A practical problem with eigenvector centrality is that it works well only if the graph is (strongly) connected. Real undirected networks typically have a large connected component, of size proportional to the network size. However, real directed networks do not. If a directed network is not strongly connected, only vertices that are in strongly connected components or in the out-component of such components can have non-zero eigenvector centrality. The other vertices, such as those in the in-components of strongly connected components, all have, with little justification, null centrality. This happens because nodes with no incoming edges have, by definition, a null eigenvector centrality score, and so have nodes that are pointed to by only nodes with a null centrality score.

A way to work around this problem is to give each node a small amount of centrality for free, regardless of the position of the vertex in the network. Hence, each node has a minimum, positive amount of centrality that it can transfer to other nodes by referring to them. In particular, the centrality of nodes that are never referred to is exactly this minimum positive amount, while linked nodes have higher centrality. It follows that highly linked nodes have high centrality, regardless of the centrality of the linkers. However, nodes that receive few links may still have high centrality if the linkers have large centrality. This method has been proposed by Leo Katz (A new status index derived from sociometric analysis. Psychometrika, 1953) and later refined by Charles H. Hubbell (An input-output approach to clique identification. Sociometry, 1965). The Katz centrality thesis is then:

A node is important if it is linked from other important nodes or if it is highly linked.

Let $A = (a_{i,j})$ be the adjacency matrix of a directed graph. The Katz centrality $x_{i}$ of node $i$ is given by: $$x_i = \alpha \sum_k a_{k,i} \, x_k + \beta$$ where $\alpha$ and $\beta$ are constants. In matrix form we have: $$x = \alpha x A + \beta$$ where $\beta$ is now a vector whose elements are all equal a given positive constant. Notice that the centrality vector $x$ is defined by two components: an endogenous component that takes into consideration the network topology and an exogenous component that is independent of the network structure. It follows that $x$ can be computed as: $$x = \beta (I - \alpha A)^{-1} = \beta \sum_{i=0}^{\infty} (\alpha A)^i $$ Form the last equivalence it is clear that the Katz status of a node is defined as the number of weighted paths reaching the node in the network plus an exogenous factor, a generalization of the in-degree measure which counts only paths of length one. Notice that long paths are weighted less than short ones by exploiting the attenuation factor $\alpha$. This is reasonable since endorsements devalue over long chains of links.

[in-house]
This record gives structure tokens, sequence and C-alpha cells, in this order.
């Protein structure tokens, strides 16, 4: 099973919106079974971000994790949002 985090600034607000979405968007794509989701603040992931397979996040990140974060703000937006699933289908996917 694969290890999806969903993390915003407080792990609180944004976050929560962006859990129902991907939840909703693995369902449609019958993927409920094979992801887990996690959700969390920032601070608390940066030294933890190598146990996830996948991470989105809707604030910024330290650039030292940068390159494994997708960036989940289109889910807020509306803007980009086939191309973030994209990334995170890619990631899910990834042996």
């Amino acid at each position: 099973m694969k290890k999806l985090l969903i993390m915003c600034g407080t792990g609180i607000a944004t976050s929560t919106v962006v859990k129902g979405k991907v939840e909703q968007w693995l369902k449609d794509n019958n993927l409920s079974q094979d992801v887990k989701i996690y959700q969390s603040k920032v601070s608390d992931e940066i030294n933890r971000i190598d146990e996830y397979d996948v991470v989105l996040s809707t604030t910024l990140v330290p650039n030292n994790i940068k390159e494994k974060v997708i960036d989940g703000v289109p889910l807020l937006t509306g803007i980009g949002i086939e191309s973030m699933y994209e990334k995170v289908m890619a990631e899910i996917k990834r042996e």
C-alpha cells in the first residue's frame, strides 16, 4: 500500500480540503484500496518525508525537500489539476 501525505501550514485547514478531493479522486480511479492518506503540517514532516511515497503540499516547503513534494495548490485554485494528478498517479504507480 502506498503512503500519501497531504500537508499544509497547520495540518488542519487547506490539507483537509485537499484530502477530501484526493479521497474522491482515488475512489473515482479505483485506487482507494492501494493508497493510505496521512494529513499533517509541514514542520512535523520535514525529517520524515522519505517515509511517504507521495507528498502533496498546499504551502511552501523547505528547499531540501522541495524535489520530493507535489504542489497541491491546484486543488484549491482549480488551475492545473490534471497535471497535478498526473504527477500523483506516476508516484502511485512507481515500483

The free parameter $\alpha$, known as the damping factor, should be chosen with case. For small (close to 0) values of $\alpha$ the contribution given by paths longer than one rapidly declines, and thus Katz scores are mainly influenced by short paths (mostly in-degrees) and by the exogenous factor of the system. When the damping factor is large, long paths are devalued smoothly, and Katz scores are more influenced the by endogenous topological part of the system. It is recommended to choose $\alpha$ between $0$ and $1 / \rho(A)$, where $\rho(A)$ is the largest eigenvalue of $A$ (the measure diverges at $\alpha = 1/ \rho(A)$).

Interestingly, it is possible to assign to each node $i$ a different minimum amount of status $\beta_i$. Nodes with higher exogenous status are, for some reason, privileged from the start. For instance, in the setting of the Web, we might bias the result towards topics, like contemporary art or ballet, that are of particular interest to the user to which the Web page ranking is served.

If the network il large, inverting matrix $I - \alpha A$ might be prohibitive, hence a direct method for the computation of centralities is preferable: Let $x^{(0)}$ be an arbitrary vector. For $k \geq 1$, repeatedly compute $x^{(k)} = \alpha x^{(k-1)} A + \beta$ until convergence. Notice that if $A$ is sparse, then $I - \alpha A$ is sparse, and hence each vector-matrix product can be performed in linear time in the size of the graph.

The built-in function `alpha.centrality` (R) computes Katz centrality.

A user-defined function `katz.centrality` using the `solve` R function follows:

```
# Katz centrality
# INPUT
# g = graph
# alpha = damping factor
# beta = exogenous vector
katz.centrality = function(g, alpha, beta) {
n = vcount(g);
A = get.adjacency(g);
I = diag(1, n);
c = beta %*% solve(I - alpha * A)
return(as.vector(c))
}
```

An alternative user-defined function `katz.centrality` using a direct computation is the following:

```
# Katz centrality (direct method)
# INPUT
# g = graph
# alpha = damping factor
# beta = exogenous vector
# t = precision
# OUTPUT
# A list with:
# vector = centrality vector
# iter = number of iterations
katz.centrality = function(g, alpha, beta, t) {
n = vcount(g);
A = get.adjacency(g);
x0 = rep(0, n);
x1 = rep(1/n, n);
eps = 1/10^t;
iter = 0;
while (sum(abs(x0 - x1)) > eps) {
x0 = x1;
x1 = as.vector(alpha * x1 %*% A) + beta;
iter = iter + 1;
}
return(list(vector = x1, iter = iter))
}
```

A directed graph with nodes labelled with their Katz centrality ($\rho(A) = 1$). Parameters are: $\alpha = 0.85$ and $\beta = 1$:

The same graph with parameters $\alpha = 0.15$ and $\beta = 1$ (long paths give less contribution):

The same graph with parameters $\alpha = 0.15$ and $\beta = 1$ for all nodes but the red node for which $\beta = 2$ (notice how the red node and all nodes reachable from it increase their centrality):